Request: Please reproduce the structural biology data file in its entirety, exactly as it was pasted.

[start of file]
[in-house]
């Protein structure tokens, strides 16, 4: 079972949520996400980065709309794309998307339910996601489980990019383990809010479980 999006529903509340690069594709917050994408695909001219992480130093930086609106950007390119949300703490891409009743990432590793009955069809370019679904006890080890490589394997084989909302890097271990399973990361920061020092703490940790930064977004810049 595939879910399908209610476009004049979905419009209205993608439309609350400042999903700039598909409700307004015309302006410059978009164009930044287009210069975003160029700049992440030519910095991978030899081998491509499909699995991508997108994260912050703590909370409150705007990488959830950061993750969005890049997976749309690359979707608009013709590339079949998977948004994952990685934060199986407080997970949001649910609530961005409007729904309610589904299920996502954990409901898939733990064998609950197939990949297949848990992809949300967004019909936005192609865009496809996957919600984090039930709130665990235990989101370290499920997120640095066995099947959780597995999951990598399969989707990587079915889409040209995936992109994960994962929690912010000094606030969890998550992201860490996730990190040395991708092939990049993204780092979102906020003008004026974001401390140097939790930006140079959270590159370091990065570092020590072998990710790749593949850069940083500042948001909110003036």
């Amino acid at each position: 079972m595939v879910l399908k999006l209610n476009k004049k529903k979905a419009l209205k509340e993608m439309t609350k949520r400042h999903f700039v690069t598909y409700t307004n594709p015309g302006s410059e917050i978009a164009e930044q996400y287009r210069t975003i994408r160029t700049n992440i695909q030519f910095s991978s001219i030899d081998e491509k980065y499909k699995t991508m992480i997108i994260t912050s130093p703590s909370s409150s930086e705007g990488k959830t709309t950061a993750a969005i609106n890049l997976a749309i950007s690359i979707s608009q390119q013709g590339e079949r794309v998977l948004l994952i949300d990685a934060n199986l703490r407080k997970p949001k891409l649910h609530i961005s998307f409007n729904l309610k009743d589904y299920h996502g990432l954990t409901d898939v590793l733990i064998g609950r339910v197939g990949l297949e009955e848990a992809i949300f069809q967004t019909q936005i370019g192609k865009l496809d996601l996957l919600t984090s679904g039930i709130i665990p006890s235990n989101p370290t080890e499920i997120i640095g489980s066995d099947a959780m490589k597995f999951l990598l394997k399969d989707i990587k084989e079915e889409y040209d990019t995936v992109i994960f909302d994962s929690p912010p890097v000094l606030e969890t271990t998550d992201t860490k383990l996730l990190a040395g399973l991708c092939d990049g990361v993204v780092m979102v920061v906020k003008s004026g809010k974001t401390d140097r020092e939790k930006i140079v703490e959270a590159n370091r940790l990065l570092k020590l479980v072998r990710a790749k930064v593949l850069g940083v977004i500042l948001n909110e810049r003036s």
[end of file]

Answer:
[in-house]
């Protein structure tokens, strides 16, 4: 079972949520996400980065709309794309998307339910996601489980990019383990809010479980 999006529903509340690069594709917050994408695909001219992480130093930086609106950007390119949300703490891409009743990432590793009955069809370019679904006890080890490589394997084989909302890097271990399973990361920061020092703490940790930064977004810049 595939879910399908209610476009004049979905419009209205993608439309609350400042999903700039598909409700307004015309302006410059978009164009930044287009210069975003160029700049992440030519910095991978030899081998491509499909699995991508997108994260912050703590909370409150705007990488959830950061993750969005890049997976749309690359979707608009013709590339079949998977948004994952990685934060199986407080997970949001649910609530961005409007729904309610589904299920996502954990409901898939733990064998609950197939990949297949848990992809949300967004019909936005192609865009496809996957919600984090039930709130665990235990989101370290499920997120640095066995099947959780597995999951990598399969989707990587079915889409040209995936992109994960994962929690912010000094606030969890998550992201860490996730990190040395991708092939990049993204780092979102906020003008004026974001401390140097939790930006140079959270590159370091990065570092020590072998990710790749593949850069940083500042948001909110003036």
């Amino acid at each position: 079972m595939v879910l399908k999006l209610n476009k004049k529903k979905a419009l209205k509340e993608m439309t609350k949520r400042h999903f700039v690069t598909y409700t307004n594709p015309g302006s410059e917050i978009a164009e930044q996400y287009r210069t975003i994408r160029t700049n992440i695909q030519f910095s991978s001219i030899d081998e491509k980065y499909k699995t991508m992480i997108i994260t912050s130093p703590s909370s409150s930086e705007g990488k959830t709309t950061a993750a969005i609106n890049l997976a749309i950007s690359i979707s608009q390119q013709g590339e079949r794309v998977l948004l994952i949300d990685a934060n199986l703490r407080k997970p949001k891409l649910h609530i961005s998307f409007n729904l309610k009743d589904y299920h996502g990432l954990t409901d898939v590793l733990i064998g609950r339910v197939g990949l297949e009955e848990a992809i949300f069809q967004t019909q936005i370019g192609k865009l496809d996601l996957l919600t984090s679904g039930i709130i665990p006890s235990n989101p370290t080890e499920i997120i640095g489980s066995d099947a959780m490589k597995f999951l990598l394997k399969d989707i990587k084989e079915e889409y040209d990019t995936v992109i994960f909302d994962s929690p912010p890097v000094l606030e969890t271990t998550d992201t860490k383990l996730l990190a040395g399973l991708c092939d990049g990361v993204v780092m979102v920061v906020k003008s004026g809010k974001t401390d140097r020092e939790k930006i140079v703490e959270a590159n370091r940790l990065l570092k020590l479980v072998r990710a790749k930064v593949l850069g940083v977004i500042l948001n909110e810049r003036s």